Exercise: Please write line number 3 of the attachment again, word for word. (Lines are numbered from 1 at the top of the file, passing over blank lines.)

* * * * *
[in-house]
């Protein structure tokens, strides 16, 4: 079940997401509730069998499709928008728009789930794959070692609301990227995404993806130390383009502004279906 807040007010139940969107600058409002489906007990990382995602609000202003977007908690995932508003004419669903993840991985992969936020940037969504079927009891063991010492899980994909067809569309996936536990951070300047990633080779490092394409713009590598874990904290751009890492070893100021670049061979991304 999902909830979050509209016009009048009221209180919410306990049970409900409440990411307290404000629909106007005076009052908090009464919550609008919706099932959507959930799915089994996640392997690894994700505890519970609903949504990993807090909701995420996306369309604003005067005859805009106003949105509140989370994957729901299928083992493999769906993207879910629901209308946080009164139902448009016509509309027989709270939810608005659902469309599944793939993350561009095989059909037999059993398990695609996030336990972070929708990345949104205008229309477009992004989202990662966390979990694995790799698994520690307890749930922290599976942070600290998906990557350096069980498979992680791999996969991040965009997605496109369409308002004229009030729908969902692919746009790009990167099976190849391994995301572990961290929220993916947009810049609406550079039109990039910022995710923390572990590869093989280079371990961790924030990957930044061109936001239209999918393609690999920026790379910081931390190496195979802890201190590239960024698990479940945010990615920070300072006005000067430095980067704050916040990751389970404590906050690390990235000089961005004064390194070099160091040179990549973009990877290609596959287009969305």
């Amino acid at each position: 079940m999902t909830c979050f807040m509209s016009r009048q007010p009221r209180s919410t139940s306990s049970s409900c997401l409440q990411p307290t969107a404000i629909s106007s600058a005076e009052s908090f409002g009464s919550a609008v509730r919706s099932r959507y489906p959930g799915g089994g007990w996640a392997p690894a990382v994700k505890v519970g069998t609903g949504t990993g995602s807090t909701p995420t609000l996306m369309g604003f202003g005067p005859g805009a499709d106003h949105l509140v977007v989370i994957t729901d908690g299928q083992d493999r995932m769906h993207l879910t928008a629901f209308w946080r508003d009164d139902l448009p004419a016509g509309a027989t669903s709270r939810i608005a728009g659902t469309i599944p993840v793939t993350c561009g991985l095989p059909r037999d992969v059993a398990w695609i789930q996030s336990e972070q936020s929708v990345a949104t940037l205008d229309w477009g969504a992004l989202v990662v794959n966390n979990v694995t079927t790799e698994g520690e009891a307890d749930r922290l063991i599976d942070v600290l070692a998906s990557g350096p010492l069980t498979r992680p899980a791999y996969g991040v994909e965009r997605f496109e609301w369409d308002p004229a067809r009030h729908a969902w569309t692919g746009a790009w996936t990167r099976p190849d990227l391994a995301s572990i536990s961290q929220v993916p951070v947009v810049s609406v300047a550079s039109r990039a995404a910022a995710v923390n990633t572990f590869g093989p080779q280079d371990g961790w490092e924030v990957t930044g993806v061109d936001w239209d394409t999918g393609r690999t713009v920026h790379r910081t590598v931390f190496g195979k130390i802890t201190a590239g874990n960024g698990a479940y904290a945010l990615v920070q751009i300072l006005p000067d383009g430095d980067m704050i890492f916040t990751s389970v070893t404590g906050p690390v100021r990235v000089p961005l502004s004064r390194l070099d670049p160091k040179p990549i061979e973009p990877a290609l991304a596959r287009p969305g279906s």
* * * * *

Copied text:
């Amino acid at each position: 079940m999902t909830c979050f807040m509209s016009r009048q007010p009221r209180s919410t139940s306990s049970s409900c997401l409440q990411p307290t969107a404000i629909s106007s600058a005076e009052s908090f409002g009464s919550a609008v509730r919706s099932r959507y489906p959930g799915g089994g007990w996640a392997p690894a990382v994700k505890v519970g069998t609903g949504t990993g995602s807090t909701p995420t609000l996306m369309g604003f202003g005067p005859g805009a499709d106003h949105l509140v977007v989370i994957t729901d908690g299928q083992d493999r995932m769906h993207l879910t928008a629901f209308w946080r508003d009164d139902l448009p004419a016509g509309a027989t669903s709270r939810i608005a728009g659902t469309i599944p993840v793939t993350c561009g991985l095989p059909r037999d992969v059993a398990w695609i789930q996030s336990e972070q936020s929708v990345a949104t940037l205008d229309w477009g969504a992004l989202v990662v794959n966390n979990v694995t079927t790799e698994g520690e009891a307890d749930r922290l063991i599976d942070v600290l070692a998906s990557g350096p010492l069980t498979r992680p899980a791999y996969g991040v994909e965009r997605f496109e609301w369409d308002p004229a067809r009030h729908a969902w569309t692919g746009a790009w996936t990167r099976p190849d990227l391994a995301s572990i536990s961290q929220v993916p951070v947009v810049s609406v300047a550079s039109r990039a995404a910022a995710v923390n990633t572990f590869g093989p080779q280079d371990g961790w490092e924030v990957t930044g993806v061109d936001w239209d394409t999918g393609r690999t713009v920026h790379r910081t590598v931390f190496g195979k130390i802890t201190a590239g874990n960024g698990a479940y904290a945010l990615v920070q751009i300072l006005p000067d383009g430095d980067m704050i890492f916040t990751s389970v070893t404590g906050p690390v100021r990235v000089p961005l502004s004064r390194l070099d670049p160091k040179p990549i061979e973009p990877a290609l991304a596959r287009p969305g279906s």